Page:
Los Angeles County Leaves Money on the Table for Home Visiting – But Not for Long

By Michaela Ferrari, MPH, Policy Director at LA Best Babies Network and Coordinator of the Los Angeles County Perinatal and Early Childhood Home Visitation Consortium

In response to the Board of Supervisors’ motion to support and expand home visiting in Los Angeles County, the L.A. County Perinatal and Early Childhood Home Visitation Consortium and its partners have conducted a broad review of how other states and jurisdictions fund and implement home visiting, with an eye to applying best practices to our efforts in L.A. County. This review found that our county has several untapped funding sources, and pilot projects are now underway to explore how these sources might be used.

Temporary Assistance for Needy Families

According to the Progress Report submitted to the Board in June, 26 states across the country use Temporary Assistance for Needy Families funding (TANF, or CalWorks in California) for home visiting programs. TANF – which is allocated by the federal government in block grants to states ($5.3 billion per year for California) – has never been used for home visiting in L.A. County.

That may be about to change. A new pilot project will work with CalWorks clients who are pregnant or have children up to age three, referring them from the DPSS office in Region V (SPA 6) to First 5 LA-funded evidence-based home visiting services and DCFS-funded Prevention and Aftercare Services. The pilot will assess how well these families meet the objectives of the GAIN program, in the hopes of demonstrating a rationale for using TANF funding for home visiting in the future.

Medicaid Targeted Case Management

Because home visiting is linked to several positive health outcomes, several programs in other states use Medicaid money (specifically, Medicaid Targeted Case Management, or TCM) to help fund home visiting. Currently, TCM only partially finances one home visiting program in L.A. County, but the Department of Public Health is working with the County Local Governing Authority (which administers TCM) to expand access for community-based organizations to participate in the program.

Accordingly, First 5 LA is launching a pilot with a few of its home visiting grantees to test the process of administering and billing for TCM, which requires programs to access the state’s drawdowns of federal funds. (TCM can only be billed as a match for non-federal dollars.) After navigating the red-tape thicket, the pilot programs can share what they’ve learned with other local home visiting agencies so that this funding stream can be fully maximized.

Medicaid Waivers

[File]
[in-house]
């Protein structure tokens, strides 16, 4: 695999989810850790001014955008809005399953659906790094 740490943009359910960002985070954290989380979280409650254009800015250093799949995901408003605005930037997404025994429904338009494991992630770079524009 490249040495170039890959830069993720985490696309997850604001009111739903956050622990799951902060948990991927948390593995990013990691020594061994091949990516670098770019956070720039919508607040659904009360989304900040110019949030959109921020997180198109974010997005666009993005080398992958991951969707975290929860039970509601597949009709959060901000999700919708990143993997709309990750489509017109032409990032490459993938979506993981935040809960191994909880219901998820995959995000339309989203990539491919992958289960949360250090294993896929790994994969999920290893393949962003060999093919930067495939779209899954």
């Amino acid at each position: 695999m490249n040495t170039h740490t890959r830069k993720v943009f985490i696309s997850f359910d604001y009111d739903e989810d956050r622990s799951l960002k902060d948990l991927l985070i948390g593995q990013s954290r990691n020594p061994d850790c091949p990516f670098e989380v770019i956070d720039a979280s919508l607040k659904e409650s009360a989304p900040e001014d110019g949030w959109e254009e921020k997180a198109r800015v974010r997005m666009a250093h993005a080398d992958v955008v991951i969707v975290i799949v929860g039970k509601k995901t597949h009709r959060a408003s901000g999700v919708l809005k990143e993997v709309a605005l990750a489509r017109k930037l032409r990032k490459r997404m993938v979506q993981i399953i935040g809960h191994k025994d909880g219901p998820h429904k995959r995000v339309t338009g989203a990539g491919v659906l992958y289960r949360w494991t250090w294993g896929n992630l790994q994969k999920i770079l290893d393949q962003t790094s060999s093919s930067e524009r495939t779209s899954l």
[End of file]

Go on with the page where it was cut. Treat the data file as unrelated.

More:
While they require significant buy-in and collaboration with state government, Medicaid waivers are another funding option for home visiting programs. States and localities use waivers to test new strategies and approaches, and when the results demonstrate cost efficiencies, they can lead to long-term funding. Luckily, L.A. County now has the opportunity to explore this option, as the County’s recently approved Whole Person Care Pilots application – a Medicaid Section 1115 waiver – includes funding to provide home visiting to participants in the L.A. County Department of Health Services MAMA’s Neighborhood program. Home visiting services will be offered to prenatal clients in the program beginning in January 2018, providing an opportunity to evaluate the impact of home visiting on medically high-risk pregnant women, and the viability of using Medicaid waivers as a long-term funding source.

Maternal, Infant, and Early Childhood Home Visiting

Finally, the Consortium, First 5 LA, and the County have been engaged in ongoing advocacy efforts to promote the reauthorization of the Maternal, Infant, and Early Childhood Home Visiting (MIECHV) program that expired at the end of September. This federal funding source provided $400 million annually to home visiting programs throughout the country. While MIECHV funding was a fairly small proportion of total funds for home visiting in a county the size of Los Angeles, advocates hope to double the funding to $800 million annually, which could allow for an increase locally.

In response to the Board of Supervisors’ motion, L.A. County groups are working to secure more sustainable funding sources so that every family in the County has the opportunity to receive home visiting services. It’s a small price to pay to ensure that families with young children have the resources they need to succeed.

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